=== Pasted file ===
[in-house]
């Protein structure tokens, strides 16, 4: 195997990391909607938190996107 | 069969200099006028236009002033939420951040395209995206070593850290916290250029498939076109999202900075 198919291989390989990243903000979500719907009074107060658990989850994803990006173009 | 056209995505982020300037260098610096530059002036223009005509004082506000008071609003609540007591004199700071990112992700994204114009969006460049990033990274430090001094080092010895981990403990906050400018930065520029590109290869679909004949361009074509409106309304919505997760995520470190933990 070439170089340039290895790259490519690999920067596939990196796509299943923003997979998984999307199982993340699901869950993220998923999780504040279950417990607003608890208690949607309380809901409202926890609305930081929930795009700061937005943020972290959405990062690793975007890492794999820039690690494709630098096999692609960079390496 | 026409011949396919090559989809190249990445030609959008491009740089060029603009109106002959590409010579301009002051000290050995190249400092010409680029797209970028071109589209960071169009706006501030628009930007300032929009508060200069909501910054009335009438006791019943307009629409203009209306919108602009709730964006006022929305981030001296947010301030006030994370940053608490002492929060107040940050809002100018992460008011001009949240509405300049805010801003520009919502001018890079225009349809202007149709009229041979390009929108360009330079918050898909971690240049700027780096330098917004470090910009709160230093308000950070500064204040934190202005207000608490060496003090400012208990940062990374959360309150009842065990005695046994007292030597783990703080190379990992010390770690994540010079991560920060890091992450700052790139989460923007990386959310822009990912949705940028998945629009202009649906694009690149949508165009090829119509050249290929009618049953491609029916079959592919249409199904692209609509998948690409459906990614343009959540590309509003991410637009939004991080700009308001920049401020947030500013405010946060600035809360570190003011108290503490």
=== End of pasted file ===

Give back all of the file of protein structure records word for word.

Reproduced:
[in-house]
């Protein structure tokens, strides 16, 4: 195997990391909607938190996107 | 069969200099006028236009002033939420951040395209995206070593850290916290250029498939076109999202900075 198919291989390989990243903000979500719907009074107060658990989850994803990006173009 | 056209995505982020300037260098610096530059002036223009005509004082506000008071609003609540007591004199700071990112992700994204114009969006460049990033990274430090001094080092010895981990403990906050400018930065520029590109290869679909004949361009074509409106309304919505997760995520470190933990 070439170089340039290895790259490519690999920067596939990196796509299943923003997979998984999307199982993340699901869950993220998923999780504040279950417990607003608890208690949607309380809901409202926890609305930081929930795009700061937005943020972290959405990062690793975007890492794999820039690690494709630098096999692609960079390496 | 026409011949396919090559989809190249990445030609959008491009740089060029603009109106002959590409010579301009002051000290050995190249400092010409680029797209970028071109589209960071169009706006501030628009930007300032929009508060200069909501910054009335009438006791019943307009629409203009209306919108602009709730964006006022929305981030001296947010301030006030994370940053608490002492929060107040940050809002100018992460008011001009949240509405300049805010801003520009919502001018890079225009349809202007149709009229041979390009929108360009330079918050898909971690240049700027780096330098917004470090910009709160230093308000950070500064204040934190202005207000608490060496003090400012208990940062990374959360309150009842065990005695046994007292030597783990703080190379990992010390770690994540010079991560920060890091992450700052790139989460923007990386959310822009990912949705940028998945629009202009649906694009690149949508165009090829119509050249290929009618049953491609029916079959592919249409199904692209609509998948690409459906990614343009959540590309509003991410637009939004991080700009308001920049401020947030500013405010946060600035809360570190003011108290503490």